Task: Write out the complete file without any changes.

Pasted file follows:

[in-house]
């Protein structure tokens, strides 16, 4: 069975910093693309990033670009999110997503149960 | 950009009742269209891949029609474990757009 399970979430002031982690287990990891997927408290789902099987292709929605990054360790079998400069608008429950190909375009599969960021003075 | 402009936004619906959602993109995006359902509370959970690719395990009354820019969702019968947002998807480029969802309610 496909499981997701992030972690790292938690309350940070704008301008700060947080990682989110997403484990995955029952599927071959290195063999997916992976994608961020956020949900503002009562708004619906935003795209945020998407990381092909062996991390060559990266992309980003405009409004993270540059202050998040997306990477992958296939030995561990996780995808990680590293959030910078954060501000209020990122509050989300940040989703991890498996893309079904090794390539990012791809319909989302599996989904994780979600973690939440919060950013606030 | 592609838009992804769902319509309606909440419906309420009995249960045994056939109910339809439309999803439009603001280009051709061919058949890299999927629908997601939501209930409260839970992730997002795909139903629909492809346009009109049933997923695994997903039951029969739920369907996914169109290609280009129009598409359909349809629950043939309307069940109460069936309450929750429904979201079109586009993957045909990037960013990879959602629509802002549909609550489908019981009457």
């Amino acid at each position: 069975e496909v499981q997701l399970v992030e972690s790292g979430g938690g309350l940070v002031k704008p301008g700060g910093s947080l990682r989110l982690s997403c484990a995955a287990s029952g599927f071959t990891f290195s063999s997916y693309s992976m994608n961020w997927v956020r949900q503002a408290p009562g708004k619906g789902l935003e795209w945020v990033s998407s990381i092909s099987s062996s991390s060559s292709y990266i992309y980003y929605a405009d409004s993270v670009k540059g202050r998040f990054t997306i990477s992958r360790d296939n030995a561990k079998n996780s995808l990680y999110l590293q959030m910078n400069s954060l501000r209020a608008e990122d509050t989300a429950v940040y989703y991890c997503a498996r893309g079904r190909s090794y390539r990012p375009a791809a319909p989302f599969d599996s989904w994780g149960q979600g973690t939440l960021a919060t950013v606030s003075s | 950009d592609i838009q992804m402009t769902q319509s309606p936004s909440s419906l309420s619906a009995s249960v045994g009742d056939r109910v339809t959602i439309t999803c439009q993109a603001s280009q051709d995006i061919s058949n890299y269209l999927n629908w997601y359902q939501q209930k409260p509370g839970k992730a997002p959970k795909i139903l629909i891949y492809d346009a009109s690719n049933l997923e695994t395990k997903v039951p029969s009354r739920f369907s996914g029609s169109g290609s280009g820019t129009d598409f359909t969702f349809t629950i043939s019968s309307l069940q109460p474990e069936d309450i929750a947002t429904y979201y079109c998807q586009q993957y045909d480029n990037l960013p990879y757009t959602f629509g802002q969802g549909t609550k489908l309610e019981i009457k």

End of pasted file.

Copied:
[in-house]
């Protein structure tokens, strides 16, 4: 069975910093693309990033670009999110997503149960 | 950009009742269209891949029609474990757009 399970979430002031982690287990990891997927408290789902099987292709929605990054360790079998400069608008429950190909375009599969960021003075 | 402009936004619906959602993109995006359902509370959970690719395990009354820019969702019968947002998807480029969802309610 496909499981997701992030972690790292938690309350940070704008301008700060947080990682989110997403484990995955029952599927071959290195063999997916992976994608961020956020949900503002009562708004619906935003795209945020998407990381092909062996991390060559990266992309980003405009409004993270540059202050998040997306990477992958296939030995561990996780995808990680590293959030910078954060501000209020990122509050989300940040989703991890498996893309079904090794390539990012791809319909989302599996989904994780979600973690939440919060950013606030 | 592609838009992804769902319509309606909440419906309420009995249960045994056939109910339809439309999803439009603001280009051709061919058949890299999927629908997601939501209930409260839970992730997002795909139903629909492809346009009109049933997923695994997903039951029969739920369907996914169109290609280009129009598409359909349809629950043939309307069940109460069936309450929750429904979201079109586009993957045909990037960013990879959602629509802002549909609550489908019981009457």
């Amino acid at each position: 069975e496909v499981q997701l399970v992030e972690s790292g979430g938690g309350l940070v002031k704008p301008g700060g910093s947080l990682r989110l982690s997403c484990a995955a287990s029952g599927f071959t990891f290195s063999s997916y693309s992976m994608n961020w997927v956020r949900q503002a408290p009562g708004k619906g789902l935003e795209w945020v990033s998407s990381i092909s099987s062996s991390s060559s292709y990266i992309y980003y929605a405009d409004s993270v670009k540059g202050r998040f990054t997306i990477s992958r360790d296939n030995a561990k079998n996780s995808l990680y999110l590293q959030m910078n400069s954060l501000r209020a608008e990122d509050t989300a429950v940040y989703y991890c997503a498996r893309g079904r190909s090794y390539r990012p375009a791809a319909p989302f599969d599996s989904w994780g149960q979600g973690t939440l960021a919060t950013v606030s003075s | 950009d592609i838009q992804m402009t769902q319509s309606p936004s909440s419906l309420s619906a009995s249960v045994g009742d056939r109910v339809t959602i439309t999803c439009q993109a603001s280009q051709d995006i061919s058949n890299y269209l999927n629908w997601y359902q939501q209930k409260p509370g839970k992730a997002p959970k795909i139903l629909i891949y492809d346009a009109s690719n049933l997923e695994t395990k997903v039951p029969s009354r739920f369907s996914g029609s169109g290609s280009g820019t129009d598409f359909t969702f349809t629950i043939s019968s309307l069940q109460p474990e069936d309450i929750a947002t429904y979201y079109c998807q586009q993957y045909d480029n990037l960013p990879y757009t959602f629509g802002q969802g549909t609550k489908l309610e019981i009457k």